Richard Linklater Poster


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Overview (3)

Born in Houston, Texas, USA
Birth NameRichard Stuart Linklater
Height 5' 9" (1.75 m)

Mini Bio (1)

Self-taught writer-director Richard Stuart Linklater was born in Houston, Texas, to Diane Margaret (Krieger), who taught at a university, and Charles W. Linklater III. Richard was among the first and most successful talents to emerge during the American independent film renaissance of the 1990s. Typically setting each of his movies during one 24-hour period, Linklater's work explored what he dubbed "the youth rebellion continuum," focusing in fine detail on generational rites and mores with rare compassion and understanding while definitively capturing the 20-something culture of his era through a series of nuanced, illuminating ensemble pieces which introduced any number of talented young actors into the Hollywood firmament. Born in Houston, Texas, Linklater suspended his educational career at Sam Houston State University in 1982, to work on an offshore oil rig in the Gulf of Mexico. He subsequently relocated to the state's capital of Austin, where he founded a film society and began work on his debut film, 1987's It's Impossible to Learn to Plow by Reading Books (1988). Three years later he released the sprawling Slacker (1991), an insightful, virtually plotless look at 1990s youth culture that became a favorite on the festival circuit prior to earning vast acclaim at Sundance in 1991. Upon its commercial release, the movie, made for less than $23,000, became the subject of considerable mainstream media attention, with the term "slacker" becoming a much-overused catch-all tag employed to affix a name and identity to America's disaffected youth culture.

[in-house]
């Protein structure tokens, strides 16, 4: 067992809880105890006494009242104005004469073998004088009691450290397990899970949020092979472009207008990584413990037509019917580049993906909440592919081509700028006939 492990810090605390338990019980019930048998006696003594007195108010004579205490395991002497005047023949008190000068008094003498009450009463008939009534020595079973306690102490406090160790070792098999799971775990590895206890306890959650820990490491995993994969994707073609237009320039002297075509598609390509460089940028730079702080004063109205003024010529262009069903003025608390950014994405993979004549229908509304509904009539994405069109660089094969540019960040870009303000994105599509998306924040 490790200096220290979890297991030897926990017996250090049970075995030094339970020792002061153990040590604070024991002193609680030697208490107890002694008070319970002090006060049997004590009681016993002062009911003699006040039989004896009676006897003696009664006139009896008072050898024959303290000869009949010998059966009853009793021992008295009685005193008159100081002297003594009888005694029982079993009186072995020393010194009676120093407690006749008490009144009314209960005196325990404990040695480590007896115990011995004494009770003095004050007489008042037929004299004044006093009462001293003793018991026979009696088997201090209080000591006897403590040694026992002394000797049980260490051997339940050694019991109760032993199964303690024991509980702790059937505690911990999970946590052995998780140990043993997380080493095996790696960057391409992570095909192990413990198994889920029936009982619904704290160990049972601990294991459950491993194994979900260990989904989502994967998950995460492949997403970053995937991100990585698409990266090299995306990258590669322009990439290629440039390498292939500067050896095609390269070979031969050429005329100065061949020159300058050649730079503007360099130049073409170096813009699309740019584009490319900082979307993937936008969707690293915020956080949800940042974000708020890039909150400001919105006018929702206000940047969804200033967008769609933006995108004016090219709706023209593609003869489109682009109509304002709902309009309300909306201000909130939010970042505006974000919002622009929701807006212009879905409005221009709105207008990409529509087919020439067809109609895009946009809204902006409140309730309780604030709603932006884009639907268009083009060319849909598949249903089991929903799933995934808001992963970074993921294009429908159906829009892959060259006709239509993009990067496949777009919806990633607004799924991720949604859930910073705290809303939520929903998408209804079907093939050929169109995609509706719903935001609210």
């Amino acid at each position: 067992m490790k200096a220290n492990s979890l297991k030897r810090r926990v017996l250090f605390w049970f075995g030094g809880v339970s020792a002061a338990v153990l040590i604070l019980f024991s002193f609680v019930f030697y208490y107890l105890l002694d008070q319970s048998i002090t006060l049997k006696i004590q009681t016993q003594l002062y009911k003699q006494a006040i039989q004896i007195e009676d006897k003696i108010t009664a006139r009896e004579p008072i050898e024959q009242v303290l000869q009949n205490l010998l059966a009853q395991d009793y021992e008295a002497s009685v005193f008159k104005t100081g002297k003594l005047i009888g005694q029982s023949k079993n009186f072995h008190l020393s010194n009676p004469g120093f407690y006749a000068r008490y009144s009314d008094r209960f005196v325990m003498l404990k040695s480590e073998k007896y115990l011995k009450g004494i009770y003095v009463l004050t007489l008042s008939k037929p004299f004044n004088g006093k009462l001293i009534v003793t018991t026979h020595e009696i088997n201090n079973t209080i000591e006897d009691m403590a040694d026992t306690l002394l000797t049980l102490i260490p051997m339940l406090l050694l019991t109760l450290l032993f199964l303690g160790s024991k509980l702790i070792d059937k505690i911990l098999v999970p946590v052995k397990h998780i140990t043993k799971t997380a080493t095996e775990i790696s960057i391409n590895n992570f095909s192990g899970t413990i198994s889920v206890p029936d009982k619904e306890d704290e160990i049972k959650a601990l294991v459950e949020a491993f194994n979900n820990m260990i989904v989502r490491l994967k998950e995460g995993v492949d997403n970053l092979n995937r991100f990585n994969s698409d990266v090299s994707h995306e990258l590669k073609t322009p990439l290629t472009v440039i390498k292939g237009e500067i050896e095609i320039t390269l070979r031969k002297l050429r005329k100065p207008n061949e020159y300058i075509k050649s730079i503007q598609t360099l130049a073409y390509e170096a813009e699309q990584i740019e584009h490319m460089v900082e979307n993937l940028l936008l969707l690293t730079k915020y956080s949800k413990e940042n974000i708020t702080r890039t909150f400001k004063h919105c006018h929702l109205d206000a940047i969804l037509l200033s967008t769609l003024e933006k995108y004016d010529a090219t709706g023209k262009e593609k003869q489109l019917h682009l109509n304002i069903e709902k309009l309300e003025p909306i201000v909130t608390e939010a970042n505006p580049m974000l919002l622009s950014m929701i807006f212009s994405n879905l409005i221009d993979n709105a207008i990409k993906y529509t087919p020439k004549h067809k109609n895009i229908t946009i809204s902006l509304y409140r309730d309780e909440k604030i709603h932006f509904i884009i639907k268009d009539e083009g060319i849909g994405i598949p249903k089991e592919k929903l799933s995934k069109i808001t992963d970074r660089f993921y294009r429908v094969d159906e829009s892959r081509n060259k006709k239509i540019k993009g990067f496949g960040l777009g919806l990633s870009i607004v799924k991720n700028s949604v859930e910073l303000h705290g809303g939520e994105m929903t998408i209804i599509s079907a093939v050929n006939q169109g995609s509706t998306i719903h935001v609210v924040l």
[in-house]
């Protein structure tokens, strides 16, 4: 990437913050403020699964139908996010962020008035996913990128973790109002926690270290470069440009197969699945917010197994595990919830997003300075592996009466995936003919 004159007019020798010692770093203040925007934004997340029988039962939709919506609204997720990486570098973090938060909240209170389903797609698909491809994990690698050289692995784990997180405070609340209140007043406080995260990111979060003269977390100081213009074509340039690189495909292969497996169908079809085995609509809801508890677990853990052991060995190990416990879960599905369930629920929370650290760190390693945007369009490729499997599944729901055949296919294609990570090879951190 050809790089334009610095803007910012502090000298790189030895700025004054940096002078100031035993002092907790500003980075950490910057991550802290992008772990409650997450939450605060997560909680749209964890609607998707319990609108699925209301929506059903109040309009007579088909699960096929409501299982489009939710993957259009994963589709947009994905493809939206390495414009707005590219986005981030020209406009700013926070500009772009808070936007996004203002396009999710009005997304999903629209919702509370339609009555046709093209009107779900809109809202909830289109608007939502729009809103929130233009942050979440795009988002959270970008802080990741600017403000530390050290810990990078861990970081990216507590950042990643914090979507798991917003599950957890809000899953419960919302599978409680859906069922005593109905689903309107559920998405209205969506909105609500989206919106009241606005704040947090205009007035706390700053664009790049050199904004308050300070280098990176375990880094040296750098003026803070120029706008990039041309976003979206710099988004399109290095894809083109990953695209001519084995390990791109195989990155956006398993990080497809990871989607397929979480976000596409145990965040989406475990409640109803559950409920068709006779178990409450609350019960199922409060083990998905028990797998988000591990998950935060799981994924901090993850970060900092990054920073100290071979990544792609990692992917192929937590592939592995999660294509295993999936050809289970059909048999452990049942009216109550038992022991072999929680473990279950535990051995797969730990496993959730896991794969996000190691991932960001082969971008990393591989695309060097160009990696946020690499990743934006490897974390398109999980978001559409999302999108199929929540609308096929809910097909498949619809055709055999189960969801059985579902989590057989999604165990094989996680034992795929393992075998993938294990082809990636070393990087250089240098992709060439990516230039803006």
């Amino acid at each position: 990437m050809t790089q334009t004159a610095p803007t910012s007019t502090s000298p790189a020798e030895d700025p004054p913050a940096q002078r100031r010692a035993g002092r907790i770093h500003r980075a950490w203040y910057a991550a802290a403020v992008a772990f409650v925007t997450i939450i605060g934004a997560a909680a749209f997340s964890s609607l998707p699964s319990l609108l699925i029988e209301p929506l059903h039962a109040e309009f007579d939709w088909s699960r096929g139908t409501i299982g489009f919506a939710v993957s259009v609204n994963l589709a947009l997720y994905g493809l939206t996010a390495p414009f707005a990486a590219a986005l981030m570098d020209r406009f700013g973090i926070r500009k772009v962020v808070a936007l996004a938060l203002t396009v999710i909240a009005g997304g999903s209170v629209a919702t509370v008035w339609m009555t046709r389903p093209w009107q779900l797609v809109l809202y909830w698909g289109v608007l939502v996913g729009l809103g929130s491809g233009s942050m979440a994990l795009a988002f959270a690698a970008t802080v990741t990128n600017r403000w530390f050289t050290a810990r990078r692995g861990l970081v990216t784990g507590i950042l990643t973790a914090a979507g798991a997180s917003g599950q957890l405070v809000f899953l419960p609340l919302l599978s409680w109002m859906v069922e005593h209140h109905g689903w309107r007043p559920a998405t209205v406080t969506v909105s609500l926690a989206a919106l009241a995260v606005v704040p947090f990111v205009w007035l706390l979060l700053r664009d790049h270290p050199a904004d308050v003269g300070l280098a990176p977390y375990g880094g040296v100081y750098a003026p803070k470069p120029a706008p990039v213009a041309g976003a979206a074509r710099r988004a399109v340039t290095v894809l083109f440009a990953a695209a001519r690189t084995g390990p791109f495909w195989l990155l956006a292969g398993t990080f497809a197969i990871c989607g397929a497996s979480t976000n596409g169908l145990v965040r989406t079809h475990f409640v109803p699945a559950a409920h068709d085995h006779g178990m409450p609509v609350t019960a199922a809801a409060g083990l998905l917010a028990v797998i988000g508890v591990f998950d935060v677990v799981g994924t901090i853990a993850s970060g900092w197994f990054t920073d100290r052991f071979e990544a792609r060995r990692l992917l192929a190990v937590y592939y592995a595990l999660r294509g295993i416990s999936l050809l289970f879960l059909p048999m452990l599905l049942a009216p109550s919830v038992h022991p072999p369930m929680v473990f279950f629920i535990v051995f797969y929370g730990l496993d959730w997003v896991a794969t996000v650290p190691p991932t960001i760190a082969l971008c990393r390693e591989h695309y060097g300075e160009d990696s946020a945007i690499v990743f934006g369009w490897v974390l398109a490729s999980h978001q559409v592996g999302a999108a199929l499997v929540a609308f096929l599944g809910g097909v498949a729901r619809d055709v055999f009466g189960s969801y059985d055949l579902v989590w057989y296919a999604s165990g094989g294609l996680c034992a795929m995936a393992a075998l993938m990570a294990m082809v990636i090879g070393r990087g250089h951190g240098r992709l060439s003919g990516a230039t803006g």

- IMDb Mini Biography By: goodtanin@yahoo.com

Spouse (1)

Christina Harrison (? - present) (3 children)

Trade Mark (5)

His films often take place within a single day
His movies often take place in Texas
His movies often reference Little League baseball
Frequently casts Ethan Hawke
Frequently writes and/or directs movies starring children or teens, e.g., Dazed and Confused (1993), School of Rock (2003), Bad News Bears (2005), _Boyhood (2014)_, and Everybody Wants Some!! (2016).